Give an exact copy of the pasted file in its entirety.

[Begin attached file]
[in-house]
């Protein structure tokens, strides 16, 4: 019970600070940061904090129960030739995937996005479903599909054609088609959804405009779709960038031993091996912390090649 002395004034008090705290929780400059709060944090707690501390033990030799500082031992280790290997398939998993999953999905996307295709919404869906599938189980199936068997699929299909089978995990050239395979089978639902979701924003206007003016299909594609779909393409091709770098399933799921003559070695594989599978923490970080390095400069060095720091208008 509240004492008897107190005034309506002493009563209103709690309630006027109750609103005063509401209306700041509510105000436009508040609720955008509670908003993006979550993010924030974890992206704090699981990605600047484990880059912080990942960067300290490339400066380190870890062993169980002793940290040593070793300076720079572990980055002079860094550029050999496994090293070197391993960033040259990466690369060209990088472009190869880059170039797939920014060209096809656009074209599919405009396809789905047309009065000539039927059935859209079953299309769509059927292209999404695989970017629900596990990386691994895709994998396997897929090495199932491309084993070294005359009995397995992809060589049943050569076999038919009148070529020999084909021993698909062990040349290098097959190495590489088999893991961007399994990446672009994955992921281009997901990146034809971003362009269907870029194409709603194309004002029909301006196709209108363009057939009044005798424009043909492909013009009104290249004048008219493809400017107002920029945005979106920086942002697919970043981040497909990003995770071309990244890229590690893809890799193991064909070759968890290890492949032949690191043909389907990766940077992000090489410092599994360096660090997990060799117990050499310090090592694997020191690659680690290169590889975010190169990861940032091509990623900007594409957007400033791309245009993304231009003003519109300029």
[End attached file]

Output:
[in-house]
């Protein structure tokens, strides 16, 4: 019970600070940061904090129960030739995937996005479903599909054609088609959804405009779709960038031993091996912390090649 002395004034008090705290929780400059709060944090707690501390033990030799500082031992280790290997398939998993999953999905996307295709919404869906599938189980199936068997699929299909089978995990050239395979089978639902979701924003206007003016299909594609779909393409091709770098399933799921003559070695594989599978923490970080390095400069060095720091208008 509240004492008897107190005034309506002493009563209103709690309630006027109750609103005063509401209306700041509510105000436009508040609720955008509670908003993006979550993010924030974890992206704090699981990605600047484990880059912080990942960067300290490339400066380190870890062993169980002793940290040593070793300076720079572990980055002079860094550029050999496994090293070197391993960033040259990466690369060209990088472009190869880059170039797939920014060209096809656009074209599919405009396809789905047309009065000539039927059935859209079953299309769509059927292209999404695989970017629900596990990386691994895709994998396997897929090495199932491309084993070294005359009995397995992809060589049943050569076999038919009148070529020999084909021993698909062990040349290098097959190495590489088999893991961007399994990446672009994955992921281009997901990146034809971003362009269907870029194409709603194309004002029909301006196709209108363009057939009044005798424009043909492909013009009104290249004048008219493809400017107002920029945005979106920086942002697919970043981040497909990003995770071309990244890229590690893809890799193991064909070759968890290890492949032949690191043909389907990766940077992000090489410092599994360096660090997990060799117990050499310090090592694997020191690659680690290169590889975010190169990861940032091509990623900007594409957007400033791309245009993304231009003003519109300029």